You sit down to get to work and everything feels too… silent. We’ve all had it happen to us. Sometimes silence is more distracting than sound because we can notice every little occasional sound or maybe our thoughts end up feeling too loud.
There’s a whole field of study called music psychology that researches the psychological impact different kinds of music can have on the mind. One of the areas of music psychology is focus music.
Today, we have a pretty good idea of what makes good music for focus. But every person is still a little different. Check out these types of music and find which one works best for you!
What Makes Good Focus Music?
The main component of music to help you focus is that it doesn’t distract you. The songs you want to sing along to, break apart and analyze, or skip halfway through aren’t right for the job. You’ll be more focused on interacting with the music than you will be on the task at hand. For this reason, music without vocals is often the best option. You won’t be distracted by what the singer is saying.
At the same time, you don’t want any music that will bore you. If you’re falling asleep while listening to the music, you aren’t going to be focused anymore. Similarly, if you dislike the music you’re going to be distracted by how much you dislike it and the urge to change it to something more of your taste.
Your music should energize you and give you a soundtrack to work to. Focus music for work should inspire you to keep going and work hard. Think of it as the soundtrack in a movie when a character is doing something particularly difficult. Wouldn’t you always like to have that kind of inspiration?
1. Classical Music
As mentioned before, music without lyrics is less distracting which makes classical music for focus a great option (as long as you stick to the instrumental songs).
Unfortunately, you may have some misconceptions about what classical music is and whether or not you like it. Classical music is diverse, influential on modern music, and broken down into subgenres that are worth exploring before you write it off entirely.
Classical music includes Romantic, baroque, contemporary, minimalist, and many other styles. Try a sampling of a few to decide which works best for you and your study habits. You may be surprised by what you can find even in the older eras. Some of Beethoven’s symphonies really take you on a whole journey.
Continuing with the idea of creating a soundtrack to your work, consider music for ballet as an option. The music composed for ballets often helps drive the action and can help drive your action too.
2. Ambient Music
Brian Eno, of Roxy Music fame, popularized the term and laid the groundwork for “ambient music” in the early 1970s. Today, ambient music is as varied as classical and can refer to a few different styles. Some of them may even resemble some of your favorite popular genres of music.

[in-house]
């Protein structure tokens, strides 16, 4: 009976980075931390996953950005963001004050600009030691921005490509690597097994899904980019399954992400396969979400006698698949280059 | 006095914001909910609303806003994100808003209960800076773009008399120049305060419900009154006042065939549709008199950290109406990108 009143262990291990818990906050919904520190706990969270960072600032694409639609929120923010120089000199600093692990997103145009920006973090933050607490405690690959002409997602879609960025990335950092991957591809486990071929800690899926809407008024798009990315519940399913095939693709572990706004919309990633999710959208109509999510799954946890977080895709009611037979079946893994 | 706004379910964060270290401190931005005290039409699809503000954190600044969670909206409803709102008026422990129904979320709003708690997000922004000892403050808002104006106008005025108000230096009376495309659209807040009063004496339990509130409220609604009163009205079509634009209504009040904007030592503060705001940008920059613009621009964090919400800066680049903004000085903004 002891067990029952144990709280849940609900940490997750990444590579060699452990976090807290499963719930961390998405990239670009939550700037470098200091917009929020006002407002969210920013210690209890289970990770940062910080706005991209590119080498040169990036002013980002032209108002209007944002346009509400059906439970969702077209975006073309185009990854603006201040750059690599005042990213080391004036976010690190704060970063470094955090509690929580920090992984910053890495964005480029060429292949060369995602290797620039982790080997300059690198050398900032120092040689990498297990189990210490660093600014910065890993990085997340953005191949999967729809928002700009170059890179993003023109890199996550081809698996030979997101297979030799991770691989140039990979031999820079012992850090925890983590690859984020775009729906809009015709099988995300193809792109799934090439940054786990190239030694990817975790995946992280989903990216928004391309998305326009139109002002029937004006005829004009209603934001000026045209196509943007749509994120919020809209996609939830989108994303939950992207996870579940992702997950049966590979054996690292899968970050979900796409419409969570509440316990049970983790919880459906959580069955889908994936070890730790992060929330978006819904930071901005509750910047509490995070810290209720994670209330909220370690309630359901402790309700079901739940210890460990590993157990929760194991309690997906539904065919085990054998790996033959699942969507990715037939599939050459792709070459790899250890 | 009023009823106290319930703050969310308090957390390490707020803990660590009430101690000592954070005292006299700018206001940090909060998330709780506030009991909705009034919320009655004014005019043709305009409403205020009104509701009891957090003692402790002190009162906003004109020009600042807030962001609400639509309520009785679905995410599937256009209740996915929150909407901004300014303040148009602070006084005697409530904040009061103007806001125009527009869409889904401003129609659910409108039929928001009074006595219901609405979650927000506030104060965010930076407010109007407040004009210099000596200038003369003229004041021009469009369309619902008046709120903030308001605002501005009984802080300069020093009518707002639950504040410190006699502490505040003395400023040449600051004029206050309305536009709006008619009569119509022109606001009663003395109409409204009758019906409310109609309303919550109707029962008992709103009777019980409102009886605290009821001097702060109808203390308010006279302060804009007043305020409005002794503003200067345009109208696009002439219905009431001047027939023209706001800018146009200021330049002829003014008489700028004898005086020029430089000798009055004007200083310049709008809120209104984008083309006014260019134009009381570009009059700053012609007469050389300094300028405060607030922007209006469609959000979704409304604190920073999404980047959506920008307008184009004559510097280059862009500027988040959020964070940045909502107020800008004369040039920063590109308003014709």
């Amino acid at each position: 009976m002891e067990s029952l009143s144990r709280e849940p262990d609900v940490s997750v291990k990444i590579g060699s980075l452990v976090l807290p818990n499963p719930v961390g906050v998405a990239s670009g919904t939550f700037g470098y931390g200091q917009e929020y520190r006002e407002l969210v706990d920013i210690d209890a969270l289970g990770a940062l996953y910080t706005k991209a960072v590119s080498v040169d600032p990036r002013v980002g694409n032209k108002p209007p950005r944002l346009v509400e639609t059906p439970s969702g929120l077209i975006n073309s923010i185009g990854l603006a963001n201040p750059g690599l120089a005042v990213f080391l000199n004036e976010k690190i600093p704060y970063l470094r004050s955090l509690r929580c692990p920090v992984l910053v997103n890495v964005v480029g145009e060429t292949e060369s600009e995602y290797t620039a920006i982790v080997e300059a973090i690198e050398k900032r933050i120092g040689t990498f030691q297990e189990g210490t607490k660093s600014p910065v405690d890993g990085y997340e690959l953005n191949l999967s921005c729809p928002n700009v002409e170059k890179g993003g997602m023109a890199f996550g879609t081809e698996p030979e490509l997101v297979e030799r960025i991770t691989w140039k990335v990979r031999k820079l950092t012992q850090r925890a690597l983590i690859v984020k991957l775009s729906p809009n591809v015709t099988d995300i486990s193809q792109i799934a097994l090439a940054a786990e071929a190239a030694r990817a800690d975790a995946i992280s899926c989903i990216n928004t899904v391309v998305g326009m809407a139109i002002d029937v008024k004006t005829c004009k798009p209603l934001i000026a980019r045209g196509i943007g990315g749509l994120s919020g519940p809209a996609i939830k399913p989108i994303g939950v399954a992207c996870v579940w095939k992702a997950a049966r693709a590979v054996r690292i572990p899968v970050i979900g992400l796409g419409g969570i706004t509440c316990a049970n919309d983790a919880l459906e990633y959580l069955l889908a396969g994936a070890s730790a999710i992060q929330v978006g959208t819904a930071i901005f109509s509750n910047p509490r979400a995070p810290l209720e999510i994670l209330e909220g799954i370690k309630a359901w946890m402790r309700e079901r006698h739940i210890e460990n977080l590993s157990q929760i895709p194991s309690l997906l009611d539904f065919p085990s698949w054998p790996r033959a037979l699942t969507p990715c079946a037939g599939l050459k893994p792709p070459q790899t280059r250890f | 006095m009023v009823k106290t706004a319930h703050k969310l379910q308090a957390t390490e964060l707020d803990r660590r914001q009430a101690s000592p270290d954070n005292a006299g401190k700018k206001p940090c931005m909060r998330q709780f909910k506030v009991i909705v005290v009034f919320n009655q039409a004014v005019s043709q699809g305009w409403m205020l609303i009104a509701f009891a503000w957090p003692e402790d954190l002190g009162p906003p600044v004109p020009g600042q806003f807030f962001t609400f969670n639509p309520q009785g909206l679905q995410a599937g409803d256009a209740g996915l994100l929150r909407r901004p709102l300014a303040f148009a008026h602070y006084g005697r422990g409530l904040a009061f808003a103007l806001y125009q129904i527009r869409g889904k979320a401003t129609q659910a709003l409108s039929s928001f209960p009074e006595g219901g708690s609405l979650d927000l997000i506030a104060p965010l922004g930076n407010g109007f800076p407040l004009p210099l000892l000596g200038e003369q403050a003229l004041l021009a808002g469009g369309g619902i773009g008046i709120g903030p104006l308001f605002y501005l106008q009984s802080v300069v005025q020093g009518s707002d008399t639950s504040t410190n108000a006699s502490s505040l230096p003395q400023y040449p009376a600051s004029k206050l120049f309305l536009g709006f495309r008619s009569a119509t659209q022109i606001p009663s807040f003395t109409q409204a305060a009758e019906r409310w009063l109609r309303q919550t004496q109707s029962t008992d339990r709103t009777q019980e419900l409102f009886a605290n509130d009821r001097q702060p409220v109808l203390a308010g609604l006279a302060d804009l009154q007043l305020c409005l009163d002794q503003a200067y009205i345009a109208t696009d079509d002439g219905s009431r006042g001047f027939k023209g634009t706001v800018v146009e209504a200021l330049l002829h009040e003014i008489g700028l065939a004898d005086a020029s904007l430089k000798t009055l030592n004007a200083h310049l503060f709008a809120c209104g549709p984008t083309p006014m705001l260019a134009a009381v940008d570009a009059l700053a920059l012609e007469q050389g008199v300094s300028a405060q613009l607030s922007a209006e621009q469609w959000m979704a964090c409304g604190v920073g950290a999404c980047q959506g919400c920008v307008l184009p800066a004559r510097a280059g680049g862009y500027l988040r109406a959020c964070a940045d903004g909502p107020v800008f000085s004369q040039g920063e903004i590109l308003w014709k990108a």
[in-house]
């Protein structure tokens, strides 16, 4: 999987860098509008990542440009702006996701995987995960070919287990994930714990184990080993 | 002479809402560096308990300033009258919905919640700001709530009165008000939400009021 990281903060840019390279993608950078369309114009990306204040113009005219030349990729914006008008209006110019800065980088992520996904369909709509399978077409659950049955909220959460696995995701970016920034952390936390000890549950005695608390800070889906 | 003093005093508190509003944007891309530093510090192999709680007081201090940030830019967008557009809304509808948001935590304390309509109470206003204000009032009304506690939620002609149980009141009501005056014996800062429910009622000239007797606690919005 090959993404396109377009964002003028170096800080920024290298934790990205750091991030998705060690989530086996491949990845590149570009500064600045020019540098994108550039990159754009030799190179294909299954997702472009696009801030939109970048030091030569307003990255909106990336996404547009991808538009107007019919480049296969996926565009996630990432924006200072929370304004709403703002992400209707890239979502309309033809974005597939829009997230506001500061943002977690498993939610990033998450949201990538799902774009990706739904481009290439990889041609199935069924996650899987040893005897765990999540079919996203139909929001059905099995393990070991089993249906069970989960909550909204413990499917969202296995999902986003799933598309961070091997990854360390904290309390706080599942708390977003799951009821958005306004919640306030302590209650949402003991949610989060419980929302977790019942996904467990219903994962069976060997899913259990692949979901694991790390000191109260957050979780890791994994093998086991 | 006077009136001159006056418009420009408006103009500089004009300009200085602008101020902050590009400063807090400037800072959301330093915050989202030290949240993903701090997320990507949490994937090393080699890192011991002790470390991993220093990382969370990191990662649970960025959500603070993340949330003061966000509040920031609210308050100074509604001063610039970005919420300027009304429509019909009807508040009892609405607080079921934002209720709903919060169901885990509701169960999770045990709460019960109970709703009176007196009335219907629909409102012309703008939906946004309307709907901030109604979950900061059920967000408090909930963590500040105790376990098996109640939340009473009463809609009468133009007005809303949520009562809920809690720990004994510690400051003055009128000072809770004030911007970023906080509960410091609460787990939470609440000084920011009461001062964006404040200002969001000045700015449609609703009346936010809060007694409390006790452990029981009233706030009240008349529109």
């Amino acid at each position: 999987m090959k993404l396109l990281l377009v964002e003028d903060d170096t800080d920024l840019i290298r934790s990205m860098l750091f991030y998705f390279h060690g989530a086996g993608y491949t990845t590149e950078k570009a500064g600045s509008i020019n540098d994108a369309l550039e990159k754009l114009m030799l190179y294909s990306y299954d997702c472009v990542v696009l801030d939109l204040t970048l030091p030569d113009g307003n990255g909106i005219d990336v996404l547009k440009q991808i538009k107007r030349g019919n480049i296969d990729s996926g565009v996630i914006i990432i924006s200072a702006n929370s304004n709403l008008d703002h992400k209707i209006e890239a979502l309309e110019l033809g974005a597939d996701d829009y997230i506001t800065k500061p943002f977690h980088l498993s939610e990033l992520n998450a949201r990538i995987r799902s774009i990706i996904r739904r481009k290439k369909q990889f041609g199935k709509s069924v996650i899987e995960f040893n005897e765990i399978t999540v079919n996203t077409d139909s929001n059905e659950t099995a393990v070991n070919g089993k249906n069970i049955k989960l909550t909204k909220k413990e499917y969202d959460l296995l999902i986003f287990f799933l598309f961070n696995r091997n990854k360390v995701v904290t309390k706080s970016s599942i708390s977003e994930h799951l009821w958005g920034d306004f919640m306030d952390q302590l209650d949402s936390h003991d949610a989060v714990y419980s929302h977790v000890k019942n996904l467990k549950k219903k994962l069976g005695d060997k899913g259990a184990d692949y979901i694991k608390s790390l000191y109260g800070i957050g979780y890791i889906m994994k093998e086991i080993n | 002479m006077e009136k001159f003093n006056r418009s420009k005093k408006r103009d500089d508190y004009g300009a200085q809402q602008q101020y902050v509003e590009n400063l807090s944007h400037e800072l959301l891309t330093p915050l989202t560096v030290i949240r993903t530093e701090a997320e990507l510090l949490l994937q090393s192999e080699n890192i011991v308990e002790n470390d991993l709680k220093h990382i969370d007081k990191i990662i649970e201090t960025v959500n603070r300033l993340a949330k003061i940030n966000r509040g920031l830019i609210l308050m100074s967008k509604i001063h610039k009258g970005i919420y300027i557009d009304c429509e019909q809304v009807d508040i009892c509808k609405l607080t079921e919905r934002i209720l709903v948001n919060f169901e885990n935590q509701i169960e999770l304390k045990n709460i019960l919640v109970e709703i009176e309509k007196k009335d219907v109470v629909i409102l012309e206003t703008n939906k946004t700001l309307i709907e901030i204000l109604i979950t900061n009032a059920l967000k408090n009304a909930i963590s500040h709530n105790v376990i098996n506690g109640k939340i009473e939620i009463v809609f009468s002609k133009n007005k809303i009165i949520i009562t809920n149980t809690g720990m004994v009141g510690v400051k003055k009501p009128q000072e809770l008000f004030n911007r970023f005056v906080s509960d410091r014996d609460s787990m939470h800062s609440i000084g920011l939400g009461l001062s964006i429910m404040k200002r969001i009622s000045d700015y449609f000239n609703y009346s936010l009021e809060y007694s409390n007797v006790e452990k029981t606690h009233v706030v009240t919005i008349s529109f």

Ambient music can include slow, atmospheric sounds as well as pulsing EDM music that you might hear at a party. Both can be used as deep-focus music depending on your personal taste and your work style.
Some people may find that something too atmospheric is too boring for them and ends up putting them to sleep. They may prefer something that makes them feel like they’re moving fast like EDM. Others may find EDM too stressful to work to. They would require something more relaxing for their work environment.
If you’re looking for something that technically belongs in the world of classical music but also falls into ambient music, you should consider listening to some Steve Reich. His pieces are minimalist enough to prevent distraction but involve enough emotional and sonic changes to keep you interested.
3. Jazz and Jazz Fusion
Like classical music, a lot of people have a misconception of jazz. You may think jazz is all Dixieland or old crooners. Or maybe you picture complex and hard to listen to screeching improvisations. If either of those (or any other individual idea) is your idea of jazz. You’re really missing out.
Jazz has gone through a lot of transformations and today it’s often hardly recognizable compared to its beginnings composers like Duke Ellington. If the old school jazz is more your speed more power to you. But let’s look at some other options.
A good place to start when looking for some relaxing jazz is with individual instrumentalists. Look for solo albums on piano or guitar. This will tend to sound less messy to unaccustomed ears. If you’re worried that you like pop music too much to try jazz, consider jazz fusion!
Jazz fusion combines elements of jazz with other popular genres such as funk, pop, and rock. If you start with a fusion of something you already like, it can be a gateway into liking other styles of jazz.
4. Instrumental Rock
If jazz, classical, and ambient music just aren’t really your speed you can use instrumental rock as music to help you focus. While few rock musicians put out entirely instrumental albums, there are plenty of playlists that take instrumental tracks from various albums.
Check out if any of your favorite rock musicians have ever had their instrumental songs included on movie soundtracks. For example, legendary progressive rock band, King Crimson’s, song Starless is at the beginning of the movie Mandy. The rest of that soundtrack sounds like metal without the heaviness or vocals.
Better Focus and New Music Appreciation
By trying out these genres, you may discover a new favorite while also receiving the amazing benefits of focus music. You’ll work faster and more efficiently while getting to enjoy a style of music you may not have paid attention to before. Be sure to try out all the subgenres within a genre before writing it off as not your thing.
Curious about more of the effects of music on the mind? Find more articles in our Music section.